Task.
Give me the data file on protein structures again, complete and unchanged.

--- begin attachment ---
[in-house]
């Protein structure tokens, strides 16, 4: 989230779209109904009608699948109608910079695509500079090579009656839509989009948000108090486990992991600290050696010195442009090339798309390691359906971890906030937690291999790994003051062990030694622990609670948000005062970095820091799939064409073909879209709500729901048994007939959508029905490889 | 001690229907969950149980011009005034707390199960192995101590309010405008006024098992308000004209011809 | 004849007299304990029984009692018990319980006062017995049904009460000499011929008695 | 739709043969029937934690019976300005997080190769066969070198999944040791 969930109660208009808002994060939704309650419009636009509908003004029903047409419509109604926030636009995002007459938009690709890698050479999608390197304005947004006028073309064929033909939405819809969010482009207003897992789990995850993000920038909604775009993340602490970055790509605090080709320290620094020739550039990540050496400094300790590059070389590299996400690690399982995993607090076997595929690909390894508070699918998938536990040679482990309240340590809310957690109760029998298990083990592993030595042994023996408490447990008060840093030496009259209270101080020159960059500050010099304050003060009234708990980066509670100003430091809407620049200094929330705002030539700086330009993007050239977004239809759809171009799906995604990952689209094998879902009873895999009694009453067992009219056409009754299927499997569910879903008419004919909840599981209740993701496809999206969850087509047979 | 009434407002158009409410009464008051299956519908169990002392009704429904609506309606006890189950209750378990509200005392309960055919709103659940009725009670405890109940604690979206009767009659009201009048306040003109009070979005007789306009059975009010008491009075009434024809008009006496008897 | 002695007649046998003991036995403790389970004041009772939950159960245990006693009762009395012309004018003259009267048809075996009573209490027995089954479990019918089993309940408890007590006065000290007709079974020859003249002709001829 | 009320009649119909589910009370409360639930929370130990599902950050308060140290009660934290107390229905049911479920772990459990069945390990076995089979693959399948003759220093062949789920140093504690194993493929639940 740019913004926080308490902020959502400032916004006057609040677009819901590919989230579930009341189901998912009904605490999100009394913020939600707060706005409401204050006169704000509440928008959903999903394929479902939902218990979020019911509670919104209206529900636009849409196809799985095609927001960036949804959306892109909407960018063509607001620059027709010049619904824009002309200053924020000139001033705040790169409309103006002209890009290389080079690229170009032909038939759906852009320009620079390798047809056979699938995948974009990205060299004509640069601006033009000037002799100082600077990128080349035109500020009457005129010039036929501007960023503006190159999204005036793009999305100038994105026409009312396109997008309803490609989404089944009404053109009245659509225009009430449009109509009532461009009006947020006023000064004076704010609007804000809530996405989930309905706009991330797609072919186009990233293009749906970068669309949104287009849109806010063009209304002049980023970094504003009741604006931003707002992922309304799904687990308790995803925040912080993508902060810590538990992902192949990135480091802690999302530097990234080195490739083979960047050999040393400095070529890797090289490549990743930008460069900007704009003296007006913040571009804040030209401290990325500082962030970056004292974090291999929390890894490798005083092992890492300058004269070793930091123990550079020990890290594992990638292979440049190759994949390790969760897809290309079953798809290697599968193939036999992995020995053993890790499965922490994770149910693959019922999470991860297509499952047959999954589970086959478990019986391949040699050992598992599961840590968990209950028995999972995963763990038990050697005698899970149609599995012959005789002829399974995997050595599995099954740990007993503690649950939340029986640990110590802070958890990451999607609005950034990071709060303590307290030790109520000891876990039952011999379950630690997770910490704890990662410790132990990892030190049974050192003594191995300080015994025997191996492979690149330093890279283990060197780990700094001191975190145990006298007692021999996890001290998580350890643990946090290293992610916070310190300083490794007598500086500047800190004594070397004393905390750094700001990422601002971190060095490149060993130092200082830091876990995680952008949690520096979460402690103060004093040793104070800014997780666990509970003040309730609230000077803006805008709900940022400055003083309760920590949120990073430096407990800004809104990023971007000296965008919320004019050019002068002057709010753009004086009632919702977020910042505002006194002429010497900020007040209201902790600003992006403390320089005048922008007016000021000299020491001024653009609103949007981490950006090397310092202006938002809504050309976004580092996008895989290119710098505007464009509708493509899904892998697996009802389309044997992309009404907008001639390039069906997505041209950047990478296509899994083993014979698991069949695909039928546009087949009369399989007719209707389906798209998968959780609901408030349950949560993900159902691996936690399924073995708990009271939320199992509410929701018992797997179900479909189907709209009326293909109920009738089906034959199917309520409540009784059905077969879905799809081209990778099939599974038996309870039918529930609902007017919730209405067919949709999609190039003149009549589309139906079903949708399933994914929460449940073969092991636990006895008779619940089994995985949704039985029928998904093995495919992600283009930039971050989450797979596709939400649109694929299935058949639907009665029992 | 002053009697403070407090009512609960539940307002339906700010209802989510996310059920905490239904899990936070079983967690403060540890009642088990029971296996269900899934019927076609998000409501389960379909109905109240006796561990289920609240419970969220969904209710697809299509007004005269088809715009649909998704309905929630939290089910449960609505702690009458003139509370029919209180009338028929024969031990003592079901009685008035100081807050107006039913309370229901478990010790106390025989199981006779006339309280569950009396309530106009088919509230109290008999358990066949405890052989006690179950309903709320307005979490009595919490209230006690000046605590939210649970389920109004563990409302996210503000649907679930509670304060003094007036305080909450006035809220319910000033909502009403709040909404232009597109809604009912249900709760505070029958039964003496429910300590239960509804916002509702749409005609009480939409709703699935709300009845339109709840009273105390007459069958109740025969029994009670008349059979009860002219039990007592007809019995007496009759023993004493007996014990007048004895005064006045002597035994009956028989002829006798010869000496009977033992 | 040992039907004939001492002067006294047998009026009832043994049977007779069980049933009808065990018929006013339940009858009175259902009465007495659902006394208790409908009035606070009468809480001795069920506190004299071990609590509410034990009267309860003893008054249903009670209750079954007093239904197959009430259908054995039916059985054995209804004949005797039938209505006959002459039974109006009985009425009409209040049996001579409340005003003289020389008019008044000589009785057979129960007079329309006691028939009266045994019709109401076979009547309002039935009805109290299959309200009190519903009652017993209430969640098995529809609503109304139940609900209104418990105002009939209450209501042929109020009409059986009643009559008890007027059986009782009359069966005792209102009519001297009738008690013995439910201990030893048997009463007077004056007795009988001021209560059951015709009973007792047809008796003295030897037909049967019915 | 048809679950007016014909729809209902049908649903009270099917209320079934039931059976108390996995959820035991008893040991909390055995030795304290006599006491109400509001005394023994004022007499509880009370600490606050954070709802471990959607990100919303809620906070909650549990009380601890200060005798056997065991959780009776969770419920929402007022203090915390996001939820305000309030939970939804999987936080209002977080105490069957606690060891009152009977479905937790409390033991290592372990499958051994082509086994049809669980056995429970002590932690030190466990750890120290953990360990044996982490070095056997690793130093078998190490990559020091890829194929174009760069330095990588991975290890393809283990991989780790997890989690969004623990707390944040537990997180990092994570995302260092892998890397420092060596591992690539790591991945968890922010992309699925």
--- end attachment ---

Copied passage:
[in-house]
């Protein structure tokens, strides 16, 4: 989230779209109904009608699948109608910079695509500079090579009656839509989009948000108090486990992991600290050696010195442009090339798309390691359906971890906030937690291999790994003051062990030694622990609670948000005062970095820091799939064409073909879209709500729901048994007939959508029905490889 | 001690229907969950149980011009005034707390199960192995101590309010405008006024098992308000004209011809 | 004849007299304990029984009692018990319980006062017995049904009460000499011929008695 | 739709043969029937934690019976300005997080190769066969070198999944040791 969930109660208009808002994060939704309650419009636009509908003004029903047409419509109604926030636009995002007459938009690709890698050479999608390197304005947004006028073309064929033909939405819809969010482009207003897992789990995850993000920038909604775009993340602490970055790509605090080709320290620094020739550039990540050496400094300790590059070389590299996400690690399982995993607090076997595929690909390894508070699918998938536990040679482990309240340590809310957690109760029998298990083990592993030595042994023996408490447990008060840093030496009259209270101080020159960059500050010099304050003060009234708990980066509670100003430091809407620049200094929330705002030539700086330009993007050239977004239809759809171009799906995604990952689209094998879902009873895999009694009453067992009219056409009754299927499997569910879903008419004919909840599981209740993701496809999206969850087509047979 | 009434407002158009409410009464008051299956519908169990002392009704429904609506309606006890189950209750378990509200005392309960055919709103659940009725009670405890109940604690979206009767009659009201009048306040003109009070979005007789306009059975009010008491009075009434024809008009006496008897 | 002695007649046998003991036995403790389970004041009772939950159960245990006693009762009395012309004018003259009267048809075996009573209490027995089954479990019918089993309940408890007590006065000290007709079974020859003249002709001829 | 009320009649119909589910009370409360639930929370130990599902950050308060140290009660934290107390229905049911479920772990459990069945390990076995089979693959399948003759220093062949789920140093504690194993493929639940 740019913004926080308490902020959502400032916004006057609040677009819901590919989230579930009341189901998912009904605490999100009394913020939600707060706005409401204050006169704000509440928008959903999903394929479902939902218990979020019911509670919104209206529900636009849409196809799985095609927001960036949804959306892109909407960018063509607001620059027709010049619904824009002309200053924020000139001033705040790169409309103006002209890009290389080079690229170009032909038939759906852009320009620079390798047809056979699938995948974009990205060299004509640069601006033009000037002799100082600077990128080349035109500020009457005129010039036929501007960023503006190159999204005036793009999305100038994105026409009312396109997008309803490609989404089944009404053109009245659509225009009430449009109509009532461009009006947020006023000064004076704010609007804000809530996405989930309905706009991330797609072919186009990233293009749906970068669309949104287009849109806010063009209304002049980023970094504003009741604006931003707002992922309304799904687990308790995803925040912080993508902060810590538990992902192949990135480091802690999302530097990234080195490739083979960047050999040393400095070529890797090289490549990743930008460069900007704009003296007006913040571009804040030209401290990325500082962030970056004292974090291999929390890894490798005083092992890492300058004269070793930091123990550079020990890290594992990638292979440049190759994949390790969760897809290309079953798809290697599968193939036999992995020995053993890790499965922490994770149910693959019922999470991860297509499952047959999954589970086959478990019986391949040699050992598992599961840590968990209950028995999972995963763990038990050697005698899970149609599995012959005789002829399974995997050595599995099954740990007993503690649950939340029986640990110590802070958890990451999607609005950034990071709060303590307290030790109520000891876990039952011999379950630690997770910490704890990662410790132990990892030190049974050192003594191995300080015994025997191996492979690149330093890279283990060197780990700094001191975190145990006298007692021999996890001290998580350890643990946090290293992610916070310190300083490794007598500086500047800190004594070397004393905390750094700001990422601002971190060095490149060993130092200082830091876990995680952008949690520096979460402690103060004093040793104070800014997780666990509970003040309730609230000077803006805008709900940022400055003083309760920590949120990073430096407990800004809104990023971007000296965008919320004019050019002068002057709010753009004086009632919702977020910042505002006194002429010497900020007040209201902790600003992006403390320089005048922008007016000021000299020491001024653009609103949007981490950006090397310092202006938002809504050309976004580092996008895989290119710098505007464009509708493509899904892998697996009802389309044997992309009404907008001639390039069906997505041209950047990478296509899994083993014979698991069949695909039928546009087949009369399989007719209707389906798209998968959780609901408030349950949560993900159902691996936690399924073995708990009271939320199992509410929701018992797997179900479909189907709209009326293909109920009738089906034959199917309520409540009784059905077969879905799809081209990778099939599974038996309870039918529930609902007017919730209405067919949709999609190039003149009549589309139906079903949708399933994914929460449940073969092991636990006895008779619940089994995985949704039985029928998904093995495919992600283009930039971050989450797979596709939400649109694929299935058949639907009665029992 | 002053009697403070407090009512609960539940307002339906700010209802989510996310059920905490239904899990936070079983967690403060540890009642088990029971296996269900899934019927076609998000409501389960379909109905109240006796561990289920609240419970969220969904209710697809299509007004005269088809715009649909998704309905929630939290089910449960609505702690009458003139509370029919209180009338028929024969031990003592079901009685008035100081807050107006039913309370229901478990010790106390025989199981006779006339309280569950009396309530106009088919509230109290008999358990066949405890052989006690179950309903709320307005979490009595919490209230006690000046605590939210649970389920109004563990409302996210503000649907679930509670304060003094007036305080909450006035809220319910000033909502009403709040909404232009597109809604009912249900709760505070029958039964003496429910300590239960509804916002509702749409005609009480939409709703699935709300009845339109709840009273105390007459069958109740025969029994009670008349059979009860002219039990007592007809019995007496009759023993004493007996014990007048004895005064006045002597035994009956028989002829006798010869000496009977033992 | 040992039907004939001492002067006294047998009026009832043994049977007779069980049933009808065990018929006013339940009858009175259902009465007495659902006394208790409908009035606070009468809480001795069920506190004299071990609590509410034990009267309860003893008054249903009670209750079954007093239904197959009430259908054995039916059985054995209804004949005797039938209505006959002459039974109006009985009425009409209040049996001579409340005003003289020389008019008044000589009785057979129960007079329309006691028939009266045994019709109401076979009547309002039935009805109290299959309200009190519903009652017993209430969640098995529809609503109304139940609900209104418990105002009939209450209501042929109020009409059986009643009559008890007027059986009782009359069966005792209102009519001297009738008690013995439910201990030893048997009463007077004056007795009988001021209560059951015709009973007792047809008796003295030897037909049967019915 | 048809679950007016014909729809209902049908649903009270099917209320079934039931059976108390996995959820035991008893040991909390055995030795304290006599006491109400509001005394023994004022007499509880009370600490606050954070709802471990959607990100919303809620906070909650549990009380601890200060005798056997065991959780009776969770419920929402007022203090915390996001939820305000309030939970939804999987936080209002977080105490069957606690060891009152009977479905937790409390033991290592372990499958051994082509086994049809669980056995429970002590932690030190466990750890120290953990360990044996982490070095056997690793130093078998190490990559020091890829194929174009760069330095990588991975290890393809283990991989780790997890989690969004623990707390944040537990997180990092994570995302260092892998890397420092060596591992690539790591991945968890922010992309699925």